Archive for April, 2014
Clocking in at a brisk runtime of 93 minutes, DOM HEMINGWAY is a curious film that somehow manages to be both too ambitious and too short at the same time. Director Richard Shepard certainly knows the type of stories he wants to tell about the titular Dom Hemingway, a London safe-cracker looking for his place in the world after serving a 12 year stint in prison. Through the film, Hemingway struggles with readjusting to a world that has left him in the dust over the past decade of isolation, tries to collect on an old debt, longs for a relationship with his daughter and grandchild, and tries to reintegrate himself into the criminal underground.
Each of these story elements holds the potential for solid story telling, but the break-neck pace of the film rushes Dom from situation to situation without every allowing a scene to breath. A longer run time or a more judicious editing hand with the script may have solved this fatal problem, allowing either more time for plot points to play out, or elimination extraneous sequences. Instead, we’re left with the film that fails to cram four fully realized acts into a three act structure. Read the rest of this entry »
Filled with more bravado than common sense, young lovers Tommy (Michael Pitt) and Rosie (Nina Arianda) embark on a series of robberies targeting Mafia social clubs Raymond de Felitta’s ROB THE MOB. Armed with an uzi and a get away car, Tommy and Rosie discover that mobsters don’t bring guns to their social clubs, making them easy marks. Since the Mafia is an illegal operation that thrives by staying just off the radar, reporting these robberies to the police is impossible. However, when Tommy and Rosie stumble across a list outlining the names and ranks of the entire operation, they find themselves the focal point of the attention of the mob, law enforcement agencies, and a curious reporter.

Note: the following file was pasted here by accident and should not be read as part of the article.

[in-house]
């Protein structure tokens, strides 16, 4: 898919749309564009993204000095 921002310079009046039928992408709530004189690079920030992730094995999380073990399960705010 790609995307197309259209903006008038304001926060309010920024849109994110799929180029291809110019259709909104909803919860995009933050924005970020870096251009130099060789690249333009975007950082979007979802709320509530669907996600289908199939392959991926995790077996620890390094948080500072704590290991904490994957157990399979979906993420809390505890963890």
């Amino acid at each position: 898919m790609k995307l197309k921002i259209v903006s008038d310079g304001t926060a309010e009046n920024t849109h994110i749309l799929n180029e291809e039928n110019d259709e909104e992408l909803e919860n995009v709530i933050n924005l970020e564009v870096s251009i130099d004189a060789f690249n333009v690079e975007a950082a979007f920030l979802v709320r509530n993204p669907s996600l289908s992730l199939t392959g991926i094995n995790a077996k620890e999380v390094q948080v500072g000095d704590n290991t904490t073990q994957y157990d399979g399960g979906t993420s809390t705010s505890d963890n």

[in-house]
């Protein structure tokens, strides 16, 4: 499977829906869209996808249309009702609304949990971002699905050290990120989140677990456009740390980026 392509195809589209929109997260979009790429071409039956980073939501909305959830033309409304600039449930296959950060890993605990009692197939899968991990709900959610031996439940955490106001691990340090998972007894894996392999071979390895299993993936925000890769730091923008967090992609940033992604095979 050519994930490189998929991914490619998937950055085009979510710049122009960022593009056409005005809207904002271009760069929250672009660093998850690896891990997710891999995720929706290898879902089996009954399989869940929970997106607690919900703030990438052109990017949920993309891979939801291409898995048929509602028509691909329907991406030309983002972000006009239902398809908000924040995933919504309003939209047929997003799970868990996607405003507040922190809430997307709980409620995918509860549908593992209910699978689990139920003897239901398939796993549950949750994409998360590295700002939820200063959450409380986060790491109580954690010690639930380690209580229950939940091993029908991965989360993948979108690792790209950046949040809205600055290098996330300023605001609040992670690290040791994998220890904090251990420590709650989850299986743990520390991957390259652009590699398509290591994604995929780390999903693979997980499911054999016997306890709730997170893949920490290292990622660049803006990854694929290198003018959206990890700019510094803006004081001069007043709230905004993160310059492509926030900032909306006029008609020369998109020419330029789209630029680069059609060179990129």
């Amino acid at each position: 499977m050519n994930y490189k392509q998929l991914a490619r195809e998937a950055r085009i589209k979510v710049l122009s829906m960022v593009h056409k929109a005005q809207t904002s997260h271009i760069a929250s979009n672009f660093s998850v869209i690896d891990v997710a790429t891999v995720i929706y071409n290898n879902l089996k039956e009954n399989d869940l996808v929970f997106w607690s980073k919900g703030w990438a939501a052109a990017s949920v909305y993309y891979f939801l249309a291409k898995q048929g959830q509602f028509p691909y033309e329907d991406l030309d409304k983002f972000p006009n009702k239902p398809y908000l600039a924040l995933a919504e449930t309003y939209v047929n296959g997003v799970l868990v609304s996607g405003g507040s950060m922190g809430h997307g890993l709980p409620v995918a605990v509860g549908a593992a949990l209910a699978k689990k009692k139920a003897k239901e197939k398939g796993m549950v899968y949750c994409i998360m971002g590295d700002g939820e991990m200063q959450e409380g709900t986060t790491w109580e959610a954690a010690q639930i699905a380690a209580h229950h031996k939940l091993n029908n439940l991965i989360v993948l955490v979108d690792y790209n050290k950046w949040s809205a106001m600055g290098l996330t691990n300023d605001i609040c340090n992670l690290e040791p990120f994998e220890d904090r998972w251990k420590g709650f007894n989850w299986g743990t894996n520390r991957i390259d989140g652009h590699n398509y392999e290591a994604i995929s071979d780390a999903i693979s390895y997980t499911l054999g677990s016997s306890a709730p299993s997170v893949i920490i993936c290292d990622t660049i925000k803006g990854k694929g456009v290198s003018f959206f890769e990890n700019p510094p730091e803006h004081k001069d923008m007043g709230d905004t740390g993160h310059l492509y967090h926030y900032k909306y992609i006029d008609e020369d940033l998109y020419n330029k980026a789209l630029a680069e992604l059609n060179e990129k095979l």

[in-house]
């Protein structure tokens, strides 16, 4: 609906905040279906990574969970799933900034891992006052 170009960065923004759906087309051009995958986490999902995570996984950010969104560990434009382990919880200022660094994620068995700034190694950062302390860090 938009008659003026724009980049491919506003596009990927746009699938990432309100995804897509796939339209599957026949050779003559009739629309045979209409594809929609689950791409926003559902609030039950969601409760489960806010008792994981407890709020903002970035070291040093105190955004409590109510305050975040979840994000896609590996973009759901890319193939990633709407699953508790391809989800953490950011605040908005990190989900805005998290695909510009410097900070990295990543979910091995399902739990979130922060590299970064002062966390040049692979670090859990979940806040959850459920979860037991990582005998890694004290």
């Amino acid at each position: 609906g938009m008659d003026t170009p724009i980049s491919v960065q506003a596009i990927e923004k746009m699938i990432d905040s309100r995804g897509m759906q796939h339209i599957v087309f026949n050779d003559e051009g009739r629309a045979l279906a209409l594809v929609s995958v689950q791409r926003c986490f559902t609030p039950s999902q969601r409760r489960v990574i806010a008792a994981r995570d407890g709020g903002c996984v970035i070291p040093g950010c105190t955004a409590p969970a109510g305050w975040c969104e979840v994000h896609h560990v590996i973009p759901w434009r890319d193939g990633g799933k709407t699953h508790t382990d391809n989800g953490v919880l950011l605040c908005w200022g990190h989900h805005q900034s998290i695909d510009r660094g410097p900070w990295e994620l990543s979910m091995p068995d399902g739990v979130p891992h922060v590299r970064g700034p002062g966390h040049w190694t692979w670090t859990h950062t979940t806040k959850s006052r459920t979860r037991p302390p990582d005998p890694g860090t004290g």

It is a challenge to classify a film like ROB THE MOB. The absurdity of Tommy’s actions, and his unwillingness to believe that he might be making obvious mistakes, adds an awkward humor to the script, amplified by his near-bumbled heists. One of the funniest sequences of the film occurs as Tommy struggles with his uzi during a robbery, then accidentally sprays bullets recklessly around the bar. ROB THE MOB also showcases poignant dramatic sequences that ground the story and keep it from going off the rails. In a way, this lack of focus could be viewed as confusion on the part of the filmmaker, and indeed, some of the film’s pacing felt a tad clumsy. That said, the film’s identity confusion provides a happy accident of sorts, keeping it from straying too far into either screwball or maudlin territory.